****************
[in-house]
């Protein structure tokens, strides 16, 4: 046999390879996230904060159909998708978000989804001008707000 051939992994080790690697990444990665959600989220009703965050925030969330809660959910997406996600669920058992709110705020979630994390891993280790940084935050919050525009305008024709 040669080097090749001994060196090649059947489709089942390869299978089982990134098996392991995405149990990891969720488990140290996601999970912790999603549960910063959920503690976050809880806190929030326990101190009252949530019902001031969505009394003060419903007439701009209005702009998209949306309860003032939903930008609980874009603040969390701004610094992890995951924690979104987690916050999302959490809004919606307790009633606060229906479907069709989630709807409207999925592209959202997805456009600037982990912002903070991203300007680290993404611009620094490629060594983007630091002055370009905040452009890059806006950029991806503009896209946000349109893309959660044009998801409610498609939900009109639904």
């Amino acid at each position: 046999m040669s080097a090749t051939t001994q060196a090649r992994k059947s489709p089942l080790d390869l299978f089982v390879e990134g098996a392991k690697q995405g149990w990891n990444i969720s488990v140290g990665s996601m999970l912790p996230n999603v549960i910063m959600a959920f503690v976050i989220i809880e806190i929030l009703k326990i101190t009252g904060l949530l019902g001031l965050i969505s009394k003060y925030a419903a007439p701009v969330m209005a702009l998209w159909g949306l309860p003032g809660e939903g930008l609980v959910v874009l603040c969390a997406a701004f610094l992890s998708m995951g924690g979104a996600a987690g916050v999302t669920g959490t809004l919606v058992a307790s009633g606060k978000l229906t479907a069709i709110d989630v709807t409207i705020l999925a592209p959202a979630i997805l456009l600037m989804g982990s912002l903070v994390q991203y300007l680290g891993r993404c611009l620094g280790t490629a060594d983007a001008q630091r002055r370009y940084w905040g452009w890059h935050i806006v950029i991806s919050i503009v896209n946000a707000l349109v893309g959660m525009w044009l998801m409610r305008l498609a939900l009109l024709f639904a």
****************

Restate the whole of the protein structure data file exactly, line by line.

[in-house]
């Protein structure tokens, strides 16, 4: 046999390879996230904060159909998708978000989804001008707000 051939992994080790690697990444990665959600989220009703965050925030969330809660959910997406996600669920058992709110705020979630994390891993280790940084935050919050525009305008024709 040669080097090749001994060196090649059947489709089942390869299978089982990134098996392991995405149990990891969720488990140290996601999970912790999603549960910063959920503690976050809880806190929030326990101190009252949530019902001031969505009394003060419903007439701009209005702009998209949306309860003032939903930008609980874009603040969390701004610094992890995951924690979104987690916050999302959490809004919606307790009633606060229906479907069709989630709807409207999925592209959202997805456009600037982990912002903070991203300007680290993404611009620094490629060594983007630091002055370009905040452009890059806006950029991806503009896209946000349109893309959660044009998801409610498609939900009109639904």
């Amino acid at each position: 046999m040669s080097a090749t051939t001994q060196a090649r992994k059947s489709p089942l080790d390869l299978f089982v390879e990134g098996a392991k690697q995405g149990w990891n990444i969720s488990v140290g990665s996601m999970l912790p996230n999603v549960i910063m959600a959920f503690v976050i989220i809880e806190i929030l009703k326990i101190t009252g904060l949530l019902g001031l965050i969505s009394k003060y925030a419903a007439p701009v969330m209005a702009l998209w159909g949306l309860p003032g809660e939903g930008l609980v959910v874009l603040c969390a997406a701004f610094l992890s998708m995951g924690g979104a996600a987690g916050v999302t669920g959490t809004l919606v058992a307790s009633g606060k978000l229906t479907a069709i709110d989630v709807t409207i705020l999925a592209p959202a979630i997805l456009l600037m989804g982990s912002l903070v994390q991203y300007l680290g891993r993404c611009l620094g280790t490629a060594d983007a001008q630091r002055r370009y940084w905040g452009w890059h935050i806006v950029i991806s919050i503009v896209n946000a707000l349109v893309g959660m525009w044009l998801m409610r305008l498609a939900l009109l024709f639904a």